Building Relationships

“If someone has intelligence and a work ethic, everything else can be developed.” 

 – John Allenbach, President, AgoNow 

John Allenbach is like a brother to me.  I say that upfront to allow for any bias I may have in my view of our conversation and his career.  But it’s also to make a point about what has made John so successful in his career.  John develops deep and lasting relationships.  He probably has many other people who feel the same about him that I do.  

John grew up in Mobile, AL and went to school at Spring Hill College.  He played second base and did some pitching for Spring Hill.  I share that because John is a lifelong friend of his coach and his teammates.  He developed his skill in relationship building early, and it’s prevalent throughout his life.  It’s not just a business skill for him.  

His first job out of college was with a manufacturer of hand tools, selling through channel partners.  It was a short stint, but his supervisor left a lasting impression on him.  He helped John become a sales professional.  He helped build structure and process, that allowed John the early successes he enjoyed.  He took an intelligent person with a strong work ethic, and molded him.  

I met John when we were asked to demonstrate tools for Black & Decker at the National Hardware Show more than 30 years ago.  That was the start of a lifelong friendship.  We challenged each other and we supported each other.  I admire the skills that John has, especially those that are not talents of mine.  One common skill we developed is the ability to recognize talent.

In 1992 Black & Decker launched the DeWalt brand of power tools.  The growth was phenomenal and it lead us to recruit and hire several hundred entry level sales people over a four-year period.  As sales and marketing field leaders, part of our responsibility was to recruit talented people and develop them.  We were charged with the recruiting off multiple college campuses.  We were not hiring the next entry level sales person, however, but the next “president” of B&D.  We had to recognize talent and quickly develop them, because we were growing so rapidly, we needed them to move into additional, larger roles in about half of the time we initially thought we would have them.  As John moved into different roles at B&D his eye for talent served him well as he placed people in the right roles.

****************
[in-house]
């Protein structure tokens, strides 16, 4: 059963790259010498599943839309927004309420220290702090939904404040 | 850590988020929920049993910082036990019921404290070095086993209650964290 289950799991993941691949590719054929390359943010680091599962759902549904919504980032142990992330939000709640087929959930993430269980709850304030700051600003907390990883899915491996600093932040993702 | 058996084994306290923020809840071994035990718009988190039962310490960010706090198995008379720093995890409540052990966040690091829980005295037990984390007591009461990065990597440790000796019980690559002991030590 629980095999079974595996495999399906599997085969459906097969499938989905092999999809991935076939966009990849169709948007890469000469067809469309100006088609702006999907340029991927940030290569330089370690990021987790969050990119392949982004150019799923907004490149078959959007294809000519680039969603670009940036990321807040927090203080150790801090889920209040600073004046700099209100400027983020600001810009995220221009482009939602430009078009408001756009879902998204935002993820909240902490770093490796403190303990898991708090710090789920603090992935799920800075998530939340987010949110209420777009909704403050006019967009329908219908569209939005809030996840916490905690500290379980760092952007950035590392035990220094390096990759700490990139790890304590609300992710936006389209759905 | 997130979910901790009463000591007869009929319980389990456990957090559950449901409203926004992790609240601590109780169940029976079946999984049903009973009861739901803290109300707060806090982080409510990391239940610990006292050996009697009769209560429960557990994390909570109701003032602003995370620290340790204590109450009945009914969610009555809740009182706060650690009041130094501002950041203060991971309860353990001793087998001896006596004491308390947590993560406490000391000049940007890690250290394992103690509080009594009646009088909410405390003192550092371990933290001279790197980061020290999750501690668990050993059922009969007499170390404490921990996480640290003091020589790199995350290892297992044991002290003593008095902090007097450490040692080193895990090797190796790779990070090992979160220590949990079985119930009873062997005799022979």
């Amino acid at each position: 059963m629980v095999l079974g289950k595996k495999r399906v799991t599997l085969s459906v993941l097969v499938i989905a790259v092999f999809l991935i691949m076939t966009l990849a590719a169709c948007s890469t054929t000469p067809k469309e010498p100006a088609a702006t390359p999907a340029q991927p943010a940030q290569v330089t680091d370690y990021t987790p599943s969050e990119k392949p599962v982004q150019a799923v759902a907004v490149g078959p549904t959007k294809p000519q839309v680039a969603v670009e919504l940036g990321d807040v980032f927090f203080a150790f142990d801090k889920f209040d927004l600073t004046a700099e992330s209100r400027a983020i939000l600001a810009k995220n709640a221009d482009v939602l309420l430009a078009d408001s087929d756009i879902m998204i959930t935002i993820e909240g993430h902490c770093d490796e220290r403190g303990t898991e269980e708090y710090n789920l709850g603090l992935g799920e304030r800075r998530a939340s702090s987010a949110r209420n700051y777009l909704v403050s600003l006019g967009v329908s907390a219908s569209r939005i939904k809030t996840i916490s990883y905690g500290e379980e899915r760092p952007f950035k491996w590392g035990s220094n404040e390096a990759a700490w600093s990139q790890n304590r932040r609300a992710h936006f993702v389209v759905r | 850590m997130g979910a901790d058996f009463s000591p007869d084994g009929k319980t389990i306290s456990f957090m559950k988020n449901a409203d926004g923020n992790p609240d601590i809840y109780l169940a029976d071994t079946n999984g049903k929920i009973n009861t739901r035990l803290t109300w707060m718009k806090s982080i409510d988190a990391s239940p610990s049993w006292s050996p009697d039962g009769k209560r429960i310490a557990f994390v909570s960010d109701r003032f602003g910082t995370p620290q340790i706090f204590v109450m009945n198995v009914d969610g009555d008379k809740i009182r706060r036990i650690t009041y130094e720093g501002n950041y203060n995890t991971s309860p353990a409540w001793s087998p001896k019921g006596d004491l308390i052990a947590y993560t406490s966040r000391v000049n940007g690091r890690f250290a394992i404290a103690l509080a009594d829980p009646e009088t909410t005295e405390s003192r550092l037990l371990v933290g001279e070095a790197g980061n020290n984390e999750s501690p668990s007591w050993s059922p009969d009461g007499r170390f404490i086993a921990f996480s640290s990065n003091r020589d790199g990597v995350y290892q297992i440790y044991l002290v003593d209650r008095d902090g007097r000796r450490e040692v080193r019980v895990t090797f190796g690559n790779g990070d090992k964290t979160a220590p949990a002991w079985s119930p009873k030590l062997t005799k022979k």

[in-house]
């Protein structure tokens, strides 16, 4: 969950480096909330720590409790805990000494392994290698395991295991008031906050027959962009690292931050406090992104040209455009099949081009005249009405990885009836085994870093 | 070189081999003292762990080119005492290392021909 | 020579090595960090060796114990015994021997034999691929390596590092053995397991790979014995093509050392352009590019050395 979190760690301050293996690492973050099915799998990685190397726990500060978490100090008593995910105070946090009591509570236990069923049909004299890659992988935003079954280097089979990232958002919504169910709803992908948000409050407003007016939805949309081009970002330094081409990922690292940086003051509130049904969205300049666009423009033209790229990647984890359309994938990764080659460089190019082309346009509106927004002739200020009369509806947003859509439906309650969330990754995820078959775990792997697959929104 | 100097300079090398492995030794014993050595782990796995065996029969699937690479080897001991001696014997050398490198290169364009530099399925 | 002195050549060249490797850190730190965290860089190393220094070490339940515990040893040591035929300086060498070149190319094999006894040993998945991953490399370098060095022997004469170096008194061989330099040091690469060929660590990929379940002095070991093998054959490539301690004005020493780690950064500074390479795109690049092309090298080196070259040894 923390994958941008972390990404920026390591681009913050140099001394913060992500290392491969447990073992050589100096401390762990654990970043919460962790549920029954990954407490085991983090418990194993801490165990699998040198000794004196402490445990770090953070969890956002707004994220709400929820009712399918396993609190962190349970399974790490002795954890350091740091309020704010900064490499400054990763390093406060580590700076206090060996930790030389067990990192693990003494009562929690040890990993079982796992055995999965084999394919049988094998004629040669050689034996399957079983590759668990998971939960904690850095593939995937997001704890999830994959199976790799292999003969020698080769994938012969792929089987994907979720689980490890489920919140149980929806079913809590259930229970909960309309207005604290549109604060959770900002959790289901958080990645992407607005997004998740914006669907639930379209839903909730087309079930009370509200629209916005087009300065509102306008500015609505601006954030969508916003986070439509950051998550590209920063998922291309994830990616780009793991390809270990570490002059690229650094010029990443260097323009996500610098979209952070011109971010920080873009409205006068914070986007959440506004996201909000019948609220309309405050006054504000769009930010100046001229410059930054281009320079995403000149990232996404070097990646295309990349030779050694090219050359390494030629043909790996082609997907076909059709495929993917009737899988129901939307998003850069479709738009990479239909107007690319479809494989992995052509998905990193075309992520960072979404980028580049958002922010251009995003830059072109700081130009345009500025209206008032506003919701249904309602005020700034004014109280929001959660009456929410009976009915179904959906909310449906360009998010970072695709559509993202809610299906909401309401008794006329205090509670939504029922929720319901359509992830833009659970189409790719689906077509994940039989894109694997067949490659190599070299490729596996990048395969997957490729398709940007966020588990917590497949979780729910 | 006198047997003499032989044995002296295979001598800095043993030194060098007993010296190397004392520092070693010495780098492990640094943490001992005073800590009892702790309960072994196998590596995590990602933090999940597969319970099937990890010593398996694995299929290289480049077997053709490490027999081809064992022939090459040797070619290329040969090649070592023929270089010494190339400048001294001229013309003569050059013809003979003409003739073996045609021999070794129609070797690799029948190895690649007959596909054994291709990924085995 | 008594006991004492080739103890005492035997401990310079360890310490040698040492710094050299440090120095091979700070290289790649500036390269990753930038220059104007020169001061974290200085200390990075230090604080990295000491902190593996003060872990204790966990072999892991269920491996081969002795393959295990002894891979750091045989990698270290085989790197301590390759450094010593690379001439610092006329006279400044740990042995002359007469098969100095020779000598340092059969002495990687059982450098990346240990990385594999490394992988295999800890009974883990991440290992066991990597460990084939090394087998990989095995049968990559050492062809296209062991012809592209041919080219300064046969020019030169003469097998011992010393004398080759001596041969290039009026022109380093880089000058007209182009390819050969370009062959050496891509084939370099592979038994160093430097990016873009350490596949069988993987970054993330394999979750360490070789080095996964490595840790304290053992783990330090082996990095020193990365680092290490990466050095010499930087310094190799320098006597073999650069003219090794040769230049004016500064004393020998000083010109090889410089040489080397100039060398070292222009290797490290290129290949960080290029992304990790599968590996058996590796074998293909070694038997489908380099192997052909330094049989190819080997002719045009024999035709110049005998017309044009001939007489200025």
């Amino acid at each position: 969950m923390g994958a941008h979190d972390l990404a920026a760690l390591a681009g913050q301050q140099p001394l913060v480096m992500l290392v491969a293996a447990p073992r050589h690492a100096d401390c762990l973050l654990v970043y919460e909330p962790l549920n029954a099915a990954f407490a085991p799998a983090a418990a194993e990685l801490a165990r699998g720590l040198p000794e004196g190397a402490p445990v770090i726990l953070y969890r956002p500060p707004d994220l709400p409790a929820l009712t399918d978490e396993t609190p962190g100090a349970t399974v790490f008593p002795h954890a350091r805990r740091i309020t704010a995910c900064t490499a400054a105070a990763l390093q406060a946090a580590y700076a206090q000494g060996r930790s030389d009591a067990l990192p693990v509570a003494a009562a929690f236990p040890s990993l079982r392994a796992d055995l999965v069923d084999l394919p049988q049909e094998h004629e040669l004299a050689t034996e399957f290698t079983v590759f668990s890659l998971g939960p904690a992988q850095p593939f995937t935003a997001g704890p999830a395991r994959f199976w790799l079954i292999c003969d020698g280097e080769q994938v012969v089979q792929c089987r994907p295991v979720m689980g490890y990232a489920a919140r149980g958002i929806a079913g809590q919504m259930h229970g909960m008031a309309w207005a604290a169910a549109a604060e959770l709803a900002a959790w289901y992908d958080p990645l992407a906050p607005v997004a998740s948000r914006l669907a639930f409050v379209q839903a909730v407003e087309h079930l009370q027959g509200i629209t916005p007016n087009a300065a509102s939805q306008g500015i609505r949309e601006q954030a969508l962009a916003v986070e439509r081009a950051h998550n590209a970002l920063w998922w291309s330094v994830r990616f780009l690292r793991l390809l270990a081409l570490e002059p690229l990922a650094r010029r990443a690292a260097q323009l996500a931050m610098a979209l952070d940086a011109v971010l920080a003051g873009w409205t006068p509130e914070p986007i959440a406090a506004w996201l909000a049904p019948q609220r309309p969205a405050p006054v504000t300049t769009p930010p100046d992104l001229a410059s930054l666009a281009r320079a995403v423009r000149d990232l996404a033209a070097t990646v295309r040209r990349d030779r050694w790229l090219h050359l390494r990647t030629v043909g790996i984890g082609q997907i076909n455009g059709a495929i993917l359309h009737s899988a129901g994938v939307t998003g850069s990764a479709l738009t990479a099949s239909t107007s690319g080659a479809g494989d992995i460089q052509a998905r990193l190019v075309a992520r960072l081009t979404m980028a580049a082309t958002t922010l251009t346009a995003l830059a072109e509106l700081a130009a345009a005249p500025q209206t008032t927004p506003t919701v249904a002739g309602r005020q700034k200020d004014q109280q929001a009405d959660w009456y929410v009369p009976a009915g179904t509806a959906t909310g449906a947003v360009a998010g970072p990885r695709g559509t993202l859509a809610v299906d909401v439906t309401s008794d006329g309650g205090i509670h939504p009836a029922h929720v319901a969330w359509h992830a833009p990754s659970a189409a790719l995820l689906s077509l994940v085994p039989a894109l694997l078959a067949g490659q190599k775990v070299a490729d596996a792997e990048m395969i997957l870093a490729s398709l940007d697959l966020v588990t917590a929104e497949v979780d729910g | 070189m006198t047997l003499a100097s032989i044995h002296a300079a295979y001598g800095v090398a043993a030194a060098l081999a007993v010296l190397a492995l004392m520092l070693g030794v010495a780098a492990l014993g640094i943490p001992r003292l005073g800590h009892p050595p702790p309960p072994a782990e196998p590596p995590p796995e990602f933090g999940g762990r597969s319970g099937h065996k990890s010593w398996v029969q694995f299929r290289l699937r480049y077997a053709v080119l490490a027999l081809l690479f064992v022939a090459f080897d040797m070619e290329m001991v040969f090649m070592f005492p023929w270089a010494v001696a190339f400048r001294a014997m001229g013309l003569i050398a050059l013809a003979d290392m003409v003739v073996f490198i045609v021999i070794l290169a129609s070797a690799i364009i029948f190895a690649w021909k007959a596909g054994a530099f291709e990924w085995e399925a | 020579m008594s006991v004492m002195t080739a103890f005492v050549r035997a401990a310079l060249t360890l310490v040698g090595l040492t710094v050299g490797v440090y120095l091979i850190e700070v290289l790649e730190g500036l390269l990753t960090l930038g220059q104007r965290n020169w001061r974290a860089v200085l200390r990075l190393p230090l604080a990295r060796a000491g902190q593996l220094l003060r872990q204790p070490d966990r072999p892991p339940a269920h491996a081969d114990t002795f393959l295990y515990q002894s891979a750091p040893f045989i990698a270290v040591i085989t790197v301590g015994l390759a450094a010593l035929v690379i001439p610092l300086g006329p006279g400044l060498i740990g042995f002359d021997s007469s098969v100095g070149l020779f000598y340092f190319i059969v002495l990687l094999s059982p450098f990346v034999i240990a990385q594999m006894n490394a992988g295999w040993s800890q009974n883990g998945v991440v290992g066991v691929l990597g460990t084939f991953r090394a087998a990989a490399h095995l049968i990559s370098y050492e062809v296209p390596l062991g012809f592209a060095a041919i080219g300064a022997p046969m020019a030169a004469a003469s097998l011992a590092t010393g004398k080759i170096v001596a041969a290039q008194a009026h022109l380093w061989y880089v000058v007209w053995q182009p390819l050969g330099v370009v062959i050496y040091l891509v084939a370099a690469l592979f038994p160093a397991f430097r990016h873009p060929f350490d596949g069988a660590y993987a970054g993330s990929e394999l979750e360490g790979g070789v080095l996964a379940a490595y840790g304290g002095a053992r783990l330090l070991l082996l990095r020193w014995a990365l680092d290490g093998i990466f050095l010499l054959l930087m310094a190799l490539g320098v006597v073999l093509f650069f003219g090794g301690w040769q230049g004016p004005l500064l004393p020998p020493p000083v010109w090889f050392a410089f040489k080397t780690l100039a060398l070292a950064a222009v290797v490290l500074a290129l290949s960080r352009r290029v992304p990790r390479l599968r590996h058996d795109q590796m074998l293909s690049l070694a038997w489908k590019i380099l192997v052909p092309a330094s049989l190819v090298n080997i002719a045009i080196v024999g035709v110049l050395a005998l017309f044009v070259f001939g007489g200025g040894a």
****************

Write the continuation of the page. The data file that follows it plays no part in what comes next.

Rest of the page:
We recruited differently than other companies.  We sent our sales leadership team and our current sellers to the campus to recruit.  Recruiting is a selling job.  We found it easier to hire when the people we were interviewing could sit across the table from someone who they would work with.  It allowed us to build trust early in the process.

John developed his talented team by working with them and learning about them.  He built structure and process for his team, much like his first manager did for him.  John was personally involved with his team and that was difficult as they grew in number.  He spent time getting to know them, their families and their motivations.  To this day, his former team members talk about the impact he had on their lives.  John built a level of trust between he and his team that supersedes any that I’ve witnessed.

John is the same with his customers as he is with his team.  He has lifelong friendships.  He knows the names of their spouses, and their kids.  He knows what school their kids are attending and what their major is.  He knows his customers and cares about them.  This takes work.  It can’t be faked.

The ability to be engaged can be learned.  It can also be lost if it is not worked at and measured.  John is successful in introducing AgoNow because of his long-term relationships and the trust he has built through past experiences with his customers.  “People still do business with people, and relationships are as important as ever.” 

John Allenbach is exceptionally skillful at building relationships and aligning talent.  They are skills that he learned and developed as his career progressed.  It was important to John that he develop these skills and he intuitively did so.  Others can develop those skills through a process that starts with measurement of where they are today and measure their progress and success.  Our desire to make it as important to them as it is for John.

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